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ISRAEL AND THE GULF CRISIS

A tanker in the Gulf of Oman near the strategic Strait of Hormuz were reportedly attacked on Thursday. (Photo/Iranian Student News Agency)

How is Israel reaction to the current escalation between the US and Iran in the Gulf? Obviously, Israel is rooting for Trump, as are all the Arab states, which also fear Iran as a regional threat. But, at the same time, Israel is wary of being accused of egging on the US against the Ayatollahs in Tehran. The smart thing for Netanyahu to do was to order all political and military officials to keep their mouths shut. So far, they have. But there is no doubt that if Trump requested military or intelligence aid, Israel would hop to it.

The military aspect

The fact is that Israel and Iran are engaged in a covert war in neighboring Syria.

Threatened by a fanatical enemy like Iran, Israel must always be on high alert, crisis in the Gulf or not. The fact is that Israel and Iran are engaged in a covert war in neighboring Syria. After lending massive support for the "Butcher of Damascus," Tehran is now trying to parlay this into building a forward military base against Israel in Syrian territory. It would be modeled on the Hezbollah example in southern Lebanon, established under the noses of UN inspectors. There, Hezbollah fighters, who have stored over 100,000 rockets and missiles in and under Lebanese villages, are ready to launch them into Israel upon receiving orders from Tehran. But, in the Syrian case, bases would be manned by home-grown Iranian Revolutionary Guards. Israel has learned the lesson of south Lebanon, and according to foreign sources, is using its air power to eliminate this clear and present Iranian threat by launching surgical airstrikes on this Iranian buildup and specifically on the transport of missiles between Syrian and Lebanon.

To Netanyahu's credit, he has persuaded Russian President Vladimir Putin that this is also in Moscow's interest. Apparently, Putin is not thrilled by having fanatical Iranian Revolutionary Guards horning in on Russia's control over Syria.

Gaza - again on the boil

Israeli residents along the Gaza border are fed up and demanding that Bibi take off the gloves.

With the advent of the dry summer season, Palestinians are back to again launching balloon firebombs to scorch the fields of Israeli farmers. In addition, they are firing more rockets into Israel. In one very close call, a rocket hit a building, just missing a young man. Israel has responded by cautiously by launching surgical airstrikes that nearly always avoid inflicting Palestinian casualties. The terrorists, and Palestinians in general, scatter fast after rockets are fired into Israel. In any case, Israeli residents along the Gaza border are fed up and demanding that Bibi take off the gloves. But now, in the middle of a new election campaign, after failing to form a new coalition after the recent ballot, Netanyahu is trying to keep the lid on.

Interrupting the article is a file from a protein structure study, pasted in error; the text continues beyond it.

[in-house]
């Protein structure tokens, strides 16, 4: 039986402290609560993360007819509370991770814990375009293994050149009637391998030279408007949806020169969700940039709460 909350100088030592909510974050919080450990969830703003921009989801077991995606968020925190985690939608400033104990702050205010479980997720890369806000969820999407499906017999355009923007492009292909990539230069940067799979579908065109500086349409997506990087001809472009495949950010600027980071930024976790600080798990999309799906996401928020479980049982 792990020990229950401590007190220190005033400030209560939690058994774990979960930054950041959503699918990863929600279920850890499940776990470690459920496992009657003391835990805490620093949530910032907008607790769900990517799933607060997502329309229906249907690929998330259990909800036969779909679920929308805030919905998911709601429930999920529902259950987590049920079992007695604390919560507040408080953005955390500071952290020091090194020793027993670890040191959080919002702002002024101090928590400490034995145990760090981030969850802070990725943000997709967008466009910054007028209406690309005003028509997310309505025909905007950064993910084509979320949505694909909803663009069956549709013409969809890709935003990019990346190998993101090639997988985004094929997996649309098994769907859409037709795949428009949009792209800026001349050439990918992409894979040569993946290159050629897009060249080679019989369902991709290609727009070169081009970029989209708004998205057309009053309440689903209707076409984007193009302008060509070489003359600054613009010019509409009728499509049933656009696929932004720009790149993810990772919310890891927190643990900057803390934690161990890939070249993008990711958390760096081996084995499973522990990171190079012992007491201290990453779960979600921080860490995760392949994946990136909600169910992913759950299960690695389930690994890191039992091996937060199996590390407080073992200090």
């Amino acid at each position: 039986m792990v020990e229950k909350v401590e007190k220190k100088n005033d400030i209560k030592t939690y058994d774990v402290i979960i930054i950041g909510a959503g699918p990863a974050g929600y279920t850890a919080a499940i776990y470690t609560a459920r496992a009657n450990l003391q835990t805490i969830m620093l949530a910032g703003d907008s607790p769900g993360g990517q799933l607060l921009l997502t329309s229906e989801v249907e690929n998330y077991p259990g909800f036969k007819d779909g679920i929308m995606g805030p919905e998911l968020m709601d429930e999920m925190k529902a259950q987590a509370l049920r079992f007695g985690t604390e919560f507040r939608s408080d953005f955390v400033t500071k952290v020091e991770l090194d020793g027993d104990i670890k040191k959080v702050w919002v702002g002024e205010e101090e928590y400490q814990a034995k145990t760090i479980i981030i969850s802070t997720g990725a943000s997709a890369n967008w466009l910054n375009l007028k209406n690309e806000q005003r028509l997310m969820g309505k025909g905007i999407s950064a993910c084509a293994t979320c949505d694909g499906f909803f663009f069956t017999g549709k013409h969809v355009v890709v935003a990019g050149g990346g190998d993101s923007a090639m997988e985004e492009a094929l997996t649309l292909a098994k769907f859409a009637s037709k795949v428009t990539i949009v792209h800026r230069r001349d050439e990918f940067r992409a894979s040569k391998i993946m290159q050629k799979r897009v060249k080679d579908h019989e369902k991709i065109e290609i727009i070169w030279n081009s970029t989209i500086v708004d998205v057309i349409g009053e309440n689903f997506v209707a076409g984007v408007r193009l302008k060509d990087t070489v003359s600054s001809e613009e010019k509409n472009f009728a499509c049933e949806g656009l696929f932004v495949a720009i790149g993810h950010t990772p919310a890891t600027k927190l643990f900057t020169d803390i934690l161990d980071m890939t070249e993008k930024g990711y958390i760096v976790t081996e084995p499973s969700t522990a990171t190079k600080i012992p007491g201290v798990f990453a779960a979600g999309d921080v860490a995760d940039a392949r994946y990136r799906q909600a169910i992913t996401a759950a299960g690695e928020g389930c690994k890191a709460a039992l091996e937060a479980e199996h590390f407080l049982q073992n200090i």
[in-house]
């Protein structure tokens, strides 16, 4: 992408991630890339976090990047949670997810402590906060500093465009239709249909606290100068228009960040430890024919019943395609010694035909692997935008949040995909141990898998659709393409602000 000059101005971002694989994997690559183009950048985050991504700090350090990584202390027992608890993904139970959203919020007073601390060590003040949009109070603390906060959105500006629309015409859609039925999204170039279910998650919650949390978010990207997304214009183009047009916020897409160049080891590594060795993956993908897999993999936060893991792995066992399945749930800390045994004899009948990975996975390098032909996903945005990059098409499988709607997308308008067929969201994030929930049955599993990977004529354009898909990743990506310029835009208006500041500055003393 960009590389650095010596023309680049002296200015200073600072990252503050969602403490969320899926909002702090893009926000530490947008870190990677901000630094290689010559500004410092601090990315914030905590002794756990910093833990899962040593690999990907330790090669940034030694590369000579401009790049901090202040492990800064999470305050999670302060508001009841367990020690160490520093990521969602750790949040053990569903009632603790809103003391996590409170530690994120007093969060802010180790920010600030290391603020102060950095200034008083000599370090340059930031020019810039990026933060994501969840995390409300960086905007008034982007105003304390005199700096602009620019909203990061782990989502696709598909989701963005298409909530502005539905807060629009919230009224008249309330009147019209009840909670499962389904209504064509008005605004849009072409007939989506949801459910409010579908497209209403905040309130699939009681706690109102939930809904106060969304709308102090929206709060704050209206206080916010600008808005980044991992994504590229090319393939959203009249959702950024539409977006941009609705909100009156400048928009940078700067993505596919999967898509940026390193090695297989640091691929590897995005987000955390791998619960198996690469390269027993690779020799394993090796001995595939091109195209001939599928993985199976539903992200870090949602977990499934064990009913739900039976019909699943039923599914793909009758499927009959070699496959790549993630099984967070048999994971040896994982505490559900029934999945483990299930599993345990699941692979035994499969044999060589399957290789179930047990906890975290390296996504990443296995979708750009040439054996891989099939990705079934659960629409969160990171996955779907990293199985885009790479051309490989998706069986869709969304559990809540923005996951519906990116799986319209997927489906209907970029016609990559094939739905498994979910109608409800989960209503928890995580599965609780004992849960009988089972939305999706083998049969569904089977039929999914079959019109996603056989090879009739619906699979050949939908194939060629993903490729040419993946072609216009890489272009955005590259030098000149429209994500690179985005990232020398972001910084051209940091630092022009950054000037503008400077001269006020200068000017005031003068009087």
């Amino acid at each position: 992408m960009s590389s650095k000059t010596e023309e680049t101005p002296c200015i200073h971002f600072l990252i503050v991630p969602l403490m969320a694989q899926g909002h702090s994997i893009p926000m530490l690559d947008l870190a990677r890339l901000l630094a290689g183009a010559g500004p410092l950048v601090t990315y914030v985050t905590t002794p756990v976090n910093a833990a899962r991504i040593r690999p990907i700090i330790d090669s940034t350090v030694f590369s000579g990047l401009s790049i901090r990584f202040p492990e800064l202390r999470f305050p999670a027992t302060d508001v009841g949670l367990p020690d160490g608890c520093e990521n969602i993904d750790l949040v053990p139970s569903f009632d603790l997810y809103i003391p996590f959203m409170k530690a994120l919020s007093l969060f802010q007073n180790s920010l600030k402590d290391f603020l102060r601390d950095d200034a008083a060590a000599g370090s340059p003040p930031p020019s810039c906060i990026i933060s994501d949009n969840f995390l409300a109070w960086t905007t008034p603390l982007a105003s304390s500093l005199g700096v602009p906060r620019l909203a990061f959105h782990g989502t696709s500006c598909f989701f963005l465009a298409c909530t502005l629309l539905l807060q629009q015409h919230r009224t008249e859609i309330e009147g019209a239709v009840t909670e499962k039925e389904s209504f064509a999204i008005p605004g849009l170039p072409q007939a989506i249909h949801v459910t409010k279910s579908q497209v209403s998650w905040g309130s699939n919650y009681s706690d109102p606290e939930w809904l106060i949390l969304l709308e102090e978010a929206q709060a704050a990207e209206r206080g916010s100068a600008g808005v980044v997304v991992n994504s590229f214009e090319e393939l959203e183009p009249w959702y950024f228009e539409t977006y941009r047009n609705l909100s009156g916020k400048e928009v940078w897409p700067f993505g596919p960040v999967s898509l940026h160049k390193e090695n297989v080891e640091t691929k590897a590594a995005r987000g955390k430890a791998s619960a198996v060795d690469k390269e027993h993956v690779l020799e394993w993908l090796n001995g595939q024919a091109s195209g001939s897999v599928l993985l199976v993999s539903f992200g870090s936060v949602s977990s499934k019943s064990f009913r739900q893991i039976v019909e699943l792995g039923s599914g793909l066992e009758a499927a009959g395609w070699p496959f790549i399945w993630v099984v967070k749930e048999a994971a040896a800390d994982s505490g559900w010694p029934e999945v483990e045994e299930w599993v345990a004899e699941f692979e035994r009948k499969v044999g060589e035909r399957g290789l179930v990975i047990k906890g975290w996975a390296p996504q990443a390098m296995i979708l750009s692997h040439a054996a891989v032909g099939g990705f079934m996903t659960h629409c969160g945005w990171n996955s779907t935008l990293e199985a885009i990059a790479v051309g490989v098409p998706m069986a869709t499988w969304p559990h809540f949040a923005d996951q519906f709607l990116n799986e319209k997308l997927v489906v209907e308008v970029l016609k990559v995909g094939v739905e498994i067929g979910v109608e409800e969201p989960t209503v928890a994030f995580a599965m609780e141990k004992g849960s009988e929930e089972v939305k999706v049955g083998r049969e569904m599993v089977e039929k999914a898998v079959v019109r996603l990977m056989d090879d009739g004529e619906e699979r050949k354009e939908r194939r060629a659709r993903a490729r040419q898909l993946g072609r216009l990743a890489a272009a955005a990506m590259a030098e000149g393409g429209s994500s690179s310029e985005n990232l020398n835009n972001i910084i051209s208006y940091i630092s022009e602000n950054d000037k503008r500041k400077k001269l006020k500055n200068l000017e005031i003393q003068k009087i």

New twist in the election race

Avigdor Lieberman, leader of the "Russian party," startled Bible and the country by barring Netanyahu from forming the required 61-seat majority in the 120-member Knesset. Lieberman has again shaken up Israeli politics, pulling a new rabbit out of his political bag. He says that he will now try and force Bibi and the Blue & White party to form a National Unity government without the ultra-orthodox religious parties that have been determining who will become prime minister. This, in return for Netanyahu exempting all their young men from serving in the IDF as well as granting fat, government budget for their religious and educational institutions.

Politically, Lieberman has a point in urging the Likud and Blue & White to join forces. Both these parties firmly believe that there is no Palestinian peace partner at present, and even the most 'moderate' Palestinians, such as President Mahmud Abbas, are categorically opposed to ever recognizing a Jewish state. Bear in mind, Blue & White is led by three former IDF Chiefs of Staff and is obviously very firm about strong security arrangements as part of any peace deal with the Palestinians. Sound familiar? Bibi's Likud party also hangs tough on security (as a matter of fact, I can personally testify that in an interview with the late Labor leader Yitzhak Rabin two days before his assassination, he stated that the IDF would need to be stationed in the Jordan Valley basin of the West Bank as part of any permanent peace plan.

Likud and Blue & White garnered 71 Knesset members combined in the recent election.

Likud and Blue & White garnered 71 Knesset members combined in the recent election. Say, and this is a big 'say,' the Palestinians agree to make peace with the Jewish state, and the government based on these two big parties differed over the issue, they could simply decide on a national referendum, or call an early election for the Israeli people to decide. In the meantime, the state of Israel would have a rational and truly democratic government that does not kowtow to the outrageous demands of the ultra-orthodox religious parties or the extreme nationalists who refuse "to give up an inch" for a peace agreement with the Palestinians.



Political Analyst David Essing

 


David Essing

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